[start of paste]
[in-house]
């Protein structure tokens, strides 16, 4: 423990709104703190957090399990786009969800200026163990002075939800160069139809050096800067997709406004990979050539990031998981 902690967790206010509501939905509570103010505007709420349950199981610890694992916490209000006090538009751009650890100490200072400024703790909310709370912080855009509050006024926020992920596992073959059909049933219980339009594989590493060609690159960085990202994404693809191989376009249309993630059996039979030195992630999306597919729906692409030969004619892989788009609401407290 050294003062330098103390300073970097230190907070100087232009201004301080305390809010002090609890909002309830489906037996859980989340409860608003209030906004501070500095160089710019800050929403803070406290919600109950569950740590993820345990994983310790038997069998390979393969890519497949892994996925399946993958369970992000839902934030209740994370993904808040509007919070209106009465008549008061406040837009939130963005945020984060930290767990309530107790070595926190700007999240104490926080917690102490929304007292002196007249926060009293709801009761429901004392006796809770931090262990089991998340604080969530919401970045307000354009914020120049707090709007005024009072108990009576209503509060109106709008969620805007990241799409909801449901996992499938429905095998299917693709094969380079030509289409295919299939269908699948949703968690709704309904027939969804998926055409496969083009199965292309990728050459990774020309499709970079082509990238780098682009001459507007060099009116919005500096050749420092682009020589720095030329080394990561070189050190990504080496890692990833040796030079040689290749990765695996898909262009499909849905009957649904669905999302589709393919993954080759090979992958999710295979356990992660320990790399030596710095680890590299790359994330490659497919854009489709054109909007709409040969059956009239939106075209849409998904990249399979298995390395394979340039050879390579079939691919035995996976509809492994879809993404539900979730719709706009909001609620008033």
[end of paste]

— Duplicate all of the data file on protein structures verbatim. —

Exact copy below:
[in-house]
């Protein structure tokens, strides 16, 4: 423990709104703190957090399990786009969800200026163990002075939800160069139809050096800067997709406004990979050539990031998981 902690967790206010509501939905509570103010505007709420349950199981610890694992916490209000006090538009751009650890100490200072400024703790909310709370912080855009509050006024926020992920596992073959059909049933219980339009594989590493060609690159960085990202994404693809191989376009249309993630059996039979030195992630999306597919729906692409030969004619892989788009609401407290 050294003062330098103390300073970097230190907070100087232009201004301080305390809010002090609890909002309830489906037996859980989340409860608003209030906004501070500095160089710019800050929403803070406290919600109950569950740590993820345990994983310790038997069998390979393969890519497949892994996925399946993958369970992000839902934030209740994370993904808040509007919070209106009465008549008061406040837009939130963005945020984060930290767990309530107790070595926190700007999240104490926080917690102490929304007292002196007249926060009293709801009761429901004392006796809770931090262990089991998340604080969530919401970045307000354009914020120049707090709007005024009072108990009576209503509060109106709008969620805007990241799409909801449901996992499938429905095998299917693709094969380079030509289409295919299939269908699948949703968690709704309904027939969804998926055409496969083009199965292309990728050459990774020309499709970079082509990238780098682009001459507007060099009116919005500096050749420092682009020589720095030329080394990561070189050190990504080496890692990833040796030079040689290749990765695996898909262009499909849905009957649904669905999302589709393919993954080759090979992958999710295979356990992660320990790399030596710095680890590299790359994330490659497919854009489709054109909007709409040969059956009239939106075209849409998904990249399979298995390395394979340039050879390579079939691919035995996976509809492994879809993404539900979730719709706009909001609620008033």